National Emphasis Program for Respirable Crystalline Silica-June 2022

Respirable Crystalline Silica (RCS) has been recognized for centuries as the cause of Silicosis, an incurable lung disease that leads to disability and death. RCS also causes lung cancer, chronic obstructive pulmonary disease (COPD), and kidney disease. Exposure to RCS is related to the development of autoimmune disorders and cardiovascular impairment. 
The Labor Department began regulating exposure to RCS in the 1930s and OSHA set exposure limits in the 1970s. Because of continued Silicosis cases, OSHA established a National Emphasis Program (NEP) in 2008. National Emphasis Programs (NEPs) are temporary programs that focus OSHA’s resources on particular hazards and high-hazard industries. These industries are evaluated based on inspection, injury, and illness data, National Institute for Occupational Safety and Health (NIOSH) reports, and other resources
In 2016, OSHA enacted Respirable Crystalline Silica (RCS) standards, one for general industry and maritime 1910.1053 and another for construction 1926.1153,  and began enforcing them in 2018. In keeping with the new standards, a new NEP was also established. Since the original NEP, OSHA has conducted inspections, published resource materials, and conducted outreach programs to better inform employers about their requirements. Despite these efforts, many employers have not complied with the standards, especially those in high hazard industries. In 2020, OSHA issued new instructions for enforcement by compliance officers. A combination of inspections, outreach to employers, and compliance assistance is required. Inspections are targeted towards industries and worksites where RCS overexposures may occur.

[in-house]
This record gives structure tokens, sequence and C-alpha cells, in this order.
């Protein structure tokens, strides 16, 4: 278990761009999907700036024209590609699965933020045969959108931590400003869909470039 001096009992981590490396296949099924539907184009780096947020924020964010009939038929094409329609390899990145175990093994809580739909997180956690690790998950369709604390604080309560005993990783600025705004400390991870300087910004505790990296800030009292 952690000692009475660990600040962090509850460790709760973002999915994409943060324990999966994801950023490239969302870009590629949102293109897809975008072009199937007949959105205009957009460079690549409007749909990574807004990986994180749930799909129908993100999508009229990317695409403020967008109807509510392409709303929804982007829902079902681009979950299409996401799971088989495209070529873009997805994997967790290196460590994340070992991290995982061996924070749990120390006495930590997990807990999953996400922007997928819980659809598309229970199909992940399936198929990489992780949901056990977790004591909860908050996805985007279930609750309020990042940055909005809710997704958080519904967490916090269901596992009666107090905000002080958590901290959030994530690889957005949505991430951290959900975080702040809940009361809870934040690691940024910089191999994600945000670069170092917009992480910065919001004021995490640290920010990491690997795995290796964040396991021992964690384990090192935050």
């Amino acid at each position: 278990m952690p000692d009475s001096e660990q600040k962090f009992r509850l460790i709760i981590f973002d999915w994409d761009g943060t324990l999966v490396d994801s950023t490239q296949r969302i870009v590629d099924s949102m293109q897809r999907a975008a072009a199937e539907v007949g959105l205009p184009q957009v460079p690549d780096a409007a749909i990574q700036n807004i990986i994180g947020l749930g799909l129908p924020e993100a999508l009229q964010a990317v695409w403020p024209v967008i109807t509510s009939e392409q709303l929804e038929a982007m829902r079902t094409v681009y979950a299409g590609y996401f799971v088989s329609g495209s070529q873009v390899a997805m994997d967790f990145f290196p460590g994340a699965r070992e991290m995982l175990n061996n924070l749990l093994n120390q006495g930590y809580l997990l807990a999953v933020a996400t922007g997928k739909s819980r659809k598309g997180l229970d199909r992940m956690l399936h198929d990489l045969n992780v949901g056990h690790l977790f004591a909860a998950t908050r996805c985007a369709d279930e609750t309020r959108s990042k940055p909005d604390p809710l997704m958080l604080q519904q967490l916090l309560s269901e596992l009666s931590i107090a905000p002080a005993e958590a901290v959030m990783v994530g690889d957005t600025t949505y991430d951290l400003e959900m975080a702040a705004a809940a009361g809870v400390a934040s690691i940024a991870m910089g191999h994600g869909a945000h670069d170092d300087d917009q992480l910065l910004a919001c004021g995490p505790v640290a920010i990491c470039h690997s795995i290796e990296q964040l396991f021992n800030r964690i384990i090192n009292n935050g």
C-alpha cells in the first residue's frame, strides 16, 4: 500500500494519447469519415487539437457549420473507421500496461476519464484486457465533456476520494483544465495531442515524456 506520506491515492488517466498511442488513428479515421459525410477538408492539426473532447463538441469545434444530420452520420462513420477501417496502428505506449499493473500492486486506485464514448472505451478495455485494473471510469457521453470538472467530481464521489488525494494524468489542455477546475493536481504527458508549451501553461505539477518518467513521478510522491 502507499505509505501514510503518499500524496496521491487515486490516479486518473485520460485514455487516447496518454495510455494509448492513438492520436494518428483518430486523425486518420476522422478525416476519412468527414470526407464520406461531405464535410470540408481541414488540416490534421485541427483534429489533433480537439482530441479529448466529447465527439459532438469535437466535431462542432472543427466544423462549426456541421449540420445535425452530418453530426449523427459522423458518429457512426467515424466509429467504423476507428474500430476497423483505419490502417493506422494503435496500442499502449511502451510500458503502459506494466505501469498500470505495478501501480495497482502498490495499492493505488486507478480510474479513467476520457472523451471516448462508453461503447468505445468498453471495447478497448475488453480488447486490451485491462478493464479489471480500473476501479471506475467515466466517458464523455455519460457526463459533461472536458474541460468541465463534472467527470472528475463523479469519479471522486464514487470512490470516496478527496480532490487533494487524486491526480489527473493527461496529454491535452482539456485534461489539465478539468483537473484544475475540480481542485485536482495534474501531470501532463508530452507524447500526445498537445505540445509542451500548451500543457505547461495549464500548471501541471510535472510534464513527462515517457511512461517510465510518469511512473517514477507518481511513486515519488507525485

Exposures to employees covered by 1910.1053, should be evaluated by personal air monitoring. Those in construction should be evaluated by personal air sampling or by following Table 1 in 1926.1153. Under the NEP program, employers can find resources on how to best comply with these standards and better protect their workers. OSHA has a series of free Silica videos for all covered industries that can be downloaded from the web site. There is a free Small Business On-Site Consultation Program that can help employers comply with these and other standards. OSHA publishes Safety and Health Topics including one on RCS. There are also directives and letters of interpretation that can be found on the OSHA site. OSHA Training Institute Education Centers are located around the country and can provide training in RCS and many other safety and health topics. 
Exposure to Respirable Crystalline Silica can cause life-altering and debilitating illness that annually affect thousands of workers. Employees should be protected from exposure to RCS. Compliance with the OSHA standards and the use of resources provided by the OSHA National Emphasis Program allows employers to do so.

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